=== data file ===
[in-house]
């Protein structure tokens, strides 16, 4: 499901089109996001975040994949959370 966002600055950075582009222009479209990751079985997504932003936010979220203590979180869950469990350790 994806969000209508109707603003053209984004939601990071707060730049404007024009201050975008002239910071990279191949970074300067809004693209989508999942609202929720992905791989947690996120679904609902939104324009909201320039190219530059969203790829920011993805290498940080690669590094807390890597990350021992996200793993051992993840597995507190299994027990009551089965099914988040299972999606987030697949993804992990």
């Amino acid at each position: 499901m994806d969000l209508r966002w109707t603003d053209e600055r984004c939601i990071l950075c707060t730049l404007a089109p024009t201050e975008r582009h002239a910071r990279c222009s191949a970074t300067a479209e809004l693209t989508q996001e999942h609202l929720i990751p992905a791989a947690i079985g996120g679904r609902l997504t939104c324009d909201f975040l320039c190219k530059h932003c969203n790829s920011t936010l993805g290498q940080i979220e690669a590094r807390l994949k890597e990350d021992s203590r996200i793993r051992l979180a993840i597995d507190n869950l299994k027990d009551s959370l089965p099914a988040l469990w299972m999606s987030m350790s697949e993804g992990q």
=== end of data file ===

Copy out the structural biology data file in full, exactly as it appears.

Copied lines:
[in-house]
């Protein structure tokens, strides 16, 4: 499901089109996001975040994949959370 966002600055950075582009222009479209990751079985997504932003936010979220203590979180869950469990350790 994806969000209508109707603003053209984004939601990071707060730049404007024009201050975008002239910071990279191949970074300067809004693209989508999942609202929720992905791989947690996120679904609902939104324009909201320039190219530059969203790829920011993805290498940080690669590094807390890597990350021992996200793993051992993840597995507190299994027990009551089965099914988040299972999606987030697949993804992990």
């Amino acid at each position: 499901m994806d969000l209508r966002w109707t603003d053209e600055r984004c939601i990071l950075c707060t730049l404007a089109p024009t201050e975008r582009h002239a910071r990279c222009s191949a970074t300067a479209e809004l693209t989508q996001e999942h609202l929720i990751p992905a791989a947690i079985g996120g679904r609902l997504t939104c324009d909201f975040l320039c190219k530059h932003c969203n790829s920011t936010l993805g290498q940080i979220e690669a590094r807390l994949k890597e990350d021992s203590r996200i793993r051992l979180a993840i597995d507190n869950l299994k027990d009551s959370l089965p099914a988040l469990w299972m999606s987030m350790s697949e993804g992990q």